Old-Time Makers of Medicine cover

Old-Time Makers of Medicine

James J. Walsh (1865-1942)

1. 00 – Preface and Ch. 1 Introduction
2. 01 – Ch. 2 Great Physicians in Early Christian Times, part 1/3
3. 02 – Ch. 2 Great Physicians in Early Christian Times, part 2/3
4. 03 – Ch. 2 Great Physicians in Early Christian Times, part 3/3
5. 04 – Ch. 3 Great Jewish Physicians, part 1/2
6. 05 – Ch. 3 Great Jewish Physicians, part 2/2
7. 06 – Ch. 4 Maimonides
8. 07 – Ch. 5 Great Arabian Physicians, part 1/3
9. 08 – Ch. 5 Great Arabian Physicians, part 2/3
10. 09 – Ch. 6 The Medical School at Salerno
11. 10 – Ch. 7 Constantine Africanus
12. 11 – Ch. 8 Medieval Women Physicians
13. 12 – Ch. 9 Mondino and the Medical School of Bologna, part 1/2
14. 13 – Ch. 9 Mondino and the Medical School of Bologna, part 2/2
15. 14 – Ch. 10 Great Surgeons of the Medieval Universities, part 1/3
16. 15 – Ch. 10 Great Surgeons of the Medieval Universities, part 2/3
17. 16 – Ch. 10 Great Surgeons of the Medieval Universities, part 3/3
18. 17 – Ch. 11 Guy de Chauliac, part 1/2
19. 18 – Ch. 11 Guy de Chauliac, part 2/2
20. 19 – Ch. 12 Medieval Dentistry – Giovanni of Arcoli, part 1/2
21. 20 – Ch. 12 Medieval Dentistry – Giovanni of Arcoli, part 2/2
22. 21 – Ch. 13 Cusanus and the First Suggestion of Laboratory Methods in Medicine
23. 22 – Ch. 14 Basil Valentine, Last of the Alchemists, First of the Chemists, part 1/2
24. 23 – Ch. 14 Basil Valentine, Last of the Alchemists, First of the Chemists, part 2/2
25. 24 – Ap. 1 St. Luke the Physician, part 1/2
26. 25 – Ap. 1 St. Luke the Physician, part 2/2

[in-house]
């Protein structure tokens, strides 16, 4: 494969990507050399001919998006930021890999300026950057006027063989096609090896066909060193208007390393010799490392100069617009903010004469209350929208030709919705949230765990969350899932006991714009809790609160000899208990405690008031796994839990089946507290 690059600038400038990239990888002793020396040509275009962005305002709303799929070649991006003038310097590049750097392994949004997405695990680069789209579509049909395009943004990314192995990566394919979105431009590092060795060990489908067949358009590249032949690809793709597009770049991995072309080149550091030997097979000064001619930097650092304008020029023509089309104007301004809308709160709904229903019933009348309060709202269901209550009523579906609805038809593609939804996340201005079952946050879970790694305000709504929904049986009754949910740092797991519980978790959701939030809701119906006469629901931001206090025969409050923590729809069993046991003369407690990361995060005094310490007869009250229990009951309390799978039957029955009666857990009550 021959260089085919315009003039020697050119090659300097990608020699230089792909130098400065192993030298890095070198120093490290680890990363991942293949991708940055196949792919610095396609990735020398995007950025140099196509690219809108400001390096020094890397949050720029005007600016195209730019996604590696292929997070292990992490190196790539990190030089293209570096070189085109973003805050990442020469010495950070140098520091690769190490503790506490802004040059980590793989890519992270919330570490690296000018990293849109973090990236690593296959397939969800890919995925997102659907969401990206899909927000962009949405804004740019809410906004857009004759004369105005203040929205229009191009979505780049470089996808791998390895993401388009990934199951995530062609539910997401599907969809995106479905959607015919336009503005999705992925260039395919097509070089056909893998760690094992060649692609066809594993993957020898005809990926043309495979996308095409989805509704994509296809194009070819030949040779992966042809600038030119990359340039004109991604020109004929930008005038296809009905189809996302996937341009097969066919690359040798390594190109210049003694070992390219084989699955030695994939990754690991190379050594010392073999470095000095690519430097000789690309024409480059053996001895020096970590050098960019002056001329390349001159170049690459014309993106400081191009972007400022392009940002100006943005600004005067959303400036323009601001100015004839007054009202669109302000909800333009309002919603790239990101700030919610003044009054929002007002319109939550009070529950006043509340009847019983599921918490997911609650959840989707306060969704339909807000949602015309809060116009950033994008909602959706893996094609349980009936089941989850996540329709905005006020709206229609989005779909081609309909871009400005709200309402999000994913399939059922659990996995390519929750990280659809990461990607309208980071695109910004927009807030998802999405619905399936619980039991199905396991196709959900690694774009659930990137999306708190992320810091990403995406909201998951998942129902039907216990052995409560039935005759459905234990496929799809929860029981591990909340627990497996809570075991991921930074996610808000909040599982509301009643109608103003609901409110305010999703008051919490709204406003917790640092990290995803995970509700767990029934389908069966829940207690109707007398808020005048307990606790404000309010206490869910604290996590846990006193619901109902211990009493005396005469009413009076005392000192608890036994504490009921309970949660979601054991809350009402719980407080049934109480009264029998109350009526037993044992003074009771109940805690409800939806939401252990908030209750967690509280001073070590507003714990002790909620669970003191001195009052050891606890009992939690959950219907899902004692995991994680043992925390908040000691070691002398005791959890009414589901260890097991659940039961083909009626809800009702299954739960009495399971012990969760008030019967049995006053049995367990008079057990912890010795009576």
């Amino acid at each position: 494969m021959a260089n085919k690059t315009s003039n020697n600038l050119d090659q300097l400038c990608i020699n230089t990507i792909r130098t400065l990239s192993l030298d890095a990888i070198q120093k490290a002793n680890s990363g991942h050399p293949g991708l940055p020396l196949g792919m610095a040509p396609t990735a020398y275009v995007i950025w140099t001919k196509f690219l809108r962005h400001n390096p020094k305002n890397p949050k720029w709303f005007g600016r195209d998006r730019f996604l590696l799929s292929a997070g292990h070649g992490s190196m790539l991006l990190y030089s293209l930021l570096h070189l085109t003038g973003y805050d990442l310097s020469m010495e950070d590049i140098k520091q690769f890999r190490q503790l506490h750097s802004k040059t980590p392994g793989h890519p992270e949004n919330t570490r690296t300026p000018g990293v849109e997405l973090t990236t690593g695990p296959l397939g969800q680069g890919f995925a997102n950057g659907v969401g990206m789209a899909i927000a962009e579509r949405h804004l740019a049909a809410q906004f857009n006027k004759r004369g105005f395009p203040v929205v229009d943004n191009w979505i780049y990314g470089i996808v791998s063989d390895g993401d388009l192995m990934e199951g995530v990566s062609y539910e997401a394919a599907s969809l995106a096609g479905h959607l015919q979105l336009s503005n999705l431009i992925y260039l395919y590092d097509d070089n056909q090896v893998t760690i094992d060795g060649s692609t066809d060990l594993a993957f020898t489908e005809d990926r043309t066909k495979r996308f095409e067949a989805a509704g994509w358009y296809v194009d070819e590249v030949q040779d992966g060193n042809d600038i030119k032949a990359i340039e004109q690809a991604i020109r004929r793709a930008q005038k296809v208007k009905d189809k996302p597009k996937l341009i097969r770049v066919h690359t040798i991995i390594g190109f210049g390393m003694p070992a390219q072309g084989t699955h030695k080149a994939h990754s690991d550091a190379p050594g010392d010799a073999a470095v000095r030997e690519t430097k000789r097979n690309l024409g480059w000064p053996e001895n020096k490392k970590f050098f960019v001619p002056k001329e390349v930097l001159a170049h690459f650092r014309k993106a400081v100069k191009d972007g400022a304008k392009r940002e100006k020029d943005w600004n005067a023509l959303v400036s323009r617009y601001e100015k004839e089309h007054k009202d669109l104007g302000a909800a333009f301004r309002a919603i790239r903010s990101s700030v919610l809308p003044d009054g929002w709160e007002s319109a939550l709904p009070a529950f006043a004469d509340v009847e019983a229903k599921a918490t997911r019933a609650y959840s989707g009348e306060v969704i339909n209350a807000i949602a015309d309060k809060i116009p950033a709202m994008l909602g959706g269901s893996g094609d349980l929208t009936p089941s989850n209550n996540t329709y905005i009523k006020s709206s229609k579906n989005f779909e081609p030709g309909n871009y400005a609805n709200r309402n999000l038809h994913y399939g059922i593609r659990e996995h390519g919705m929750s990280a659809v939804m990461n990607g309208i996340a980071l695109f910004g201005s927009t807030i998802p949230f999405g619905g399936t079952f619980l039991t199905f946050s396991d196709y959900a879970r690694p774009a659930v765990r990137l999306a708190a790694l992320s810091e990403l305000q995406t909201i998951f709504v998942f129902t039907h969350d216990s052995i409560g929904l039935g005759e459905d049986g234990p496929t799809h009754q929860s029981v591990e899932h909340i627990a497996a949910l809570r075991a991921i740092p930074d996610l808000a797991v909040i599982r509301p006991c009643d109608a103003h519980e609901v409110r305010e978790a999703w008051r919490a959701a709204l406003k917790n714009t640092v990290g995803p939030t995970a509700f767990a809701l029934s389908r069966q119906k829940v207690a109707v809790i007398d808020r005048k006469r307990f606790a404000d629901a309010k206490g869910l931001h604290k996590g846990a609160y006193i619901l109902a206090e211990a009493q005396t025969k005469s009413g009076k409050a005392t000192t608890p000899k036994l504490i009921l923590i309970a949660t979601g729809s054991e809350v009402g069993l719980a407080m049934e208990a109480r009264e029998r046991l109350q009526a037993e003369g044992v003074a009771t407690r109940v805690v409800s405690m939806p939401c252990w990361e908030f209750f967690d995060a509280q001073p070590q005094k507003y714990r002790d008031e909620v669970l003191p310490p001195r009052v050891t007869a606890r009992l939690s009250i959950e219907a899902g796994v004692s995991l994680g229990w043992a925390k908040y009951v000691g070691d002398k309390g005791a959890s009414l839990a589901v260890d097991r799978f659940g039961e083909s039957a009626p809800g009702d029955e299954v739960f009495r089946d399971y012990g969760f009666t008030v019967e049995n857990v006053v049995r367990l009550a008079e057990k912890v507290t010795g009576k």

27. 26 – Ap. 2 Science at the Medieval Universities, part 1/2
28. 27 – Ap. 2 Science at the Medieval Universities, part 2/2
29. 28 – Ap. 3 Medieval Popularization of Science

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Summary

Dr. Walsh’s Old-Time Makers of Medicine chronicles the history and development of modern medicine from ancient times up to the discovery of America. Throughout this historical guide, Dr. Walsh shows numerous examples of practices thought to be entirely modern that were clearly anticipated hundreds or thousands of years ago. Ancient healers sought to use the body’s natural healing ability, rather than rely exclusively on external cures. Physicians even in ancient times relied on what is now recognized as the placebo effect.Dr. Walsh also addresses training and certification in medicine. Medieval universities anticipate our modern medical textbooks with consolidated records of all research and independent investigations, to provide uniform training for students. Likewise, the reader will find that the ancients reacted to unsuccessful treatment in similar degrees to what might now be called medical malpractice suits.The book is organized chronologically, beginning with the fall of the Roman Empire and growth of the early Christian Church. From there, Dr. Walsh details the development of medical knowledge and practice in Arabia, to Medieval and Renaissance Europe. The reader will also discover how modern cultures based much of their medical knowledge on ancient Greek teachings. The chapters on Arabian Physicians and Medieval Universities also discuss knowledge exchanged between Arabic and European cultures. Dr. Walsh exposes several misconceptions and misinterpretations of history, especially restrictions of medical research stemming from religious prohibitions.